A spectre is haunting Labour MPs: the spectre of deselection. Buoyed by Jeremy Corbyn’s advance at the general election, allies of the leader have called for it to be made easier to remove critics as candidates. Party chair Ian Lavery (who was awarded the title formerly held by Tom Watson) warned that Labour “might be too broad a church” and suggested that “different ways and means” of deselecting MPs should be explored. New shadow fire minister Chris Williamson, Corbyn’s most ardent parliamentary ally, explicitly backed mandatory reselection to “concentrate minds”.
When questioned on the subject at a post-PMQs briefing, a senior Corbyn aide remarked that “there’s no doubt there will be changes in the way the Labour Party operates” (a spokesman subsequently clarified that this referred to the party’s overall structure, rather than parliamentary selections). But Labour MPs are not reassured. Ever since Corbyn became leader, they have wanted him to explicitly condemn deselection attempts. But from a position of strength, Corbyn has less need than ever to do so.
A fact often missed is that MPs can already be deselected by party members. All of those who wish to stand for re-election face a “trigger ballot” under which their local party branches and those of affiliated organisations (trade unions and socialist societies) approve or reject them. Should an MP lose the vote, they are forced to face rival candidates in a full ballot of constituency members. It is at this juncture that deselections can occur.
Deselections are rare but not unprecedented in recent Labour history. In 2007, for instance, left-wing MP Bob Wareing was replaced by former minister Stephen Twigg (Wareing blamed a “New Labour mafia”). Though Corbyn has said that he does not support mandatory reselection, he pledged last year not to “interfere” in attempts to deselect backbench critic Peter Kyle. “What goes on in CLPs is part of a democratic process,” he said. “I am not a leader that wants to interfere in the running of every constituency party or all aspects the party.”
Today’s Times splashes on a “deselection hitlist” published by a Momentum South Tyneside group, which called for 49 Labour figures, including Chuka Umunna, Chris Leslie and Jess Phillips, to “join the Liberals”. The list (which has since been taken down) was dismissed by a Momentum spokesman: “[It] was published by a local Momentum Facebook page with 136 likes, and in no way represents Momentum’s national policy.” But it reflects the tensions between MPs and activists (Luciana Berger was this week ordered to “get on board quite quickly” by a new member of Liverpool Wavertree’s executive).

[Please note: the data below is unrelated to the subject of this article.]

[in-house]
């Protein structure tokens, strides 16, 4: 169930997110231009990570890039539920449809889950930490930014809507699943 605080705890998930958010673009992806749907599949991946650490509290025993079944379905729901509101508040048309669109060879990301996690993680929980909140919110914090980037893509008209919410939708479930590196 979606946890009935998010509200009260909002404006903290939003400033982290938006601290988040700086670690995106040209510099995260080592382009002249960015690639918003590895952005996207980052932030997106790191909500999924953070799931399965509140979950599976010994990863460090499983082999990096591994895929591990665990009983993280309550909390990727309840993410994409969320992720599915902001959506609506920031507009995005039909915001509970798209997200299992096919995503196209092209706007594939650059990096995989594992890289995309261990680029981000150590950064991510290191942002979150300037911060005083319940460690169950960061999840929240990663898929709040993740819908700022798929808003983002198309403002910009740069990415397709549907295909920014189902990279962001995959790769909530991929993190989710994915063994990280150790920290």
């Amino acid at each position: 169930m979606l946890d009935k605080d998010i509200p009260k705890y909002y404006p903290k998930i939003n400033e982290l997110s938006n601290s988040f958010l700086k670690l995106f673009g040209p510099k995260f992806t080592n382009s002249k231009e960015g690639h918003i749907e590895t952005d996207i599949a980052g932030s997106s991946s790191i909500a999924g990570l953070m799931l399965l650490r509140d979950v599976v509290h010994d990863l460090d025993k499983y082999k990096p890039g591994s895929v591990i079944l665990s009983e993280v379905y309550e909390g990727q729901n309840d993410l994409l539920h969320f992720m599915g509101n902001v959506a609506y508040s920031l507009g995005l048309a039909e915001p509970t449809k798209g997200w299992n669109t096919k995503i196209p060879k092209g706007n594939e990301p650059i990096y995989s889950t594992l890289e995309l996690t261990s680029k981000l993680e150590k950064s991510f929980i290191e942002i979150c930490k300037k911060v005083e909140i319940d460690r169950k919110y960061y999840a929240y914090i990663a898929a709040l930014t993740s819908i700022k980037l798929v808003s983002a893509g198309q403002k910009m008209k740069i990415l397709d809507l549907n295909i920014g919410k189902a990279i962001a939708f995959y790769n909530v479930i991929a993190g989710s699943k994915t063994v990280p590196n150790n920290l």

Though they can be removed under existing rules, it is mandatory reselection that the leader’s opponents fear most. This mechanism, which was abolished by Neil Kinnock in 1990, would force all MPs to automatically win the backing of their constituency parties (many of them pro-Corbyn) to stand again. Senior Labour figures have privately warned that a wave of deselections could be the trigger for the creation of a new party (a recurring threat since Corbyn’s 2015 election).
While Labour’s Bennite left has long regarded mandatory reselection as an essential part of internal democracy, MPs argue that it privileges the views of party activists over those of voters. The latter also contend that, just as the left was tolerated under New Labour, so dissent should be permitted now. But Corbynites, who recall the era of “parachuted” candidates and Millbank “command and control”, are determined to remake the parliamentary Labour Party. Labour membership has risen from 187,000 in May 2015 to more than 550,000 and many new activists feel unrepresented by Corbyn-sceptic MPs.
A senior Corbyn ally told me that it would be “unacceptable” for members to have no say on candidate selection in the event of another early general election (incumbent MPs were automatically readopted before June 2017). Unite, Labour’s largest affiliate, has voted in favour of mandatory reselection but the issue will not arise at this year’s party conference. Having been kept off the agenda in 2015 (the non-Corbynite Gloria De Piero and Michael Cashman run the arrangements committee), party rules mean that the earliest possible date for its reintroduction is 2018. For the Labour leadership, the threat of mandatory reselection is a useful means of disciplining rebellious MPs.
The so-called “McDonnell amendment”, which would reduce the leadership nomination threshold from 15 per cent of MPs/MEPs to 5 per cent, will be tabled and likely defeated. But Corbyn allies believe that they now have sufficient support to ensure a designated successor makes the ballot in a future contest. As the Labour left seek to entrench their advantage, and others continue to resist them, the party’s internal struggle will only intensify.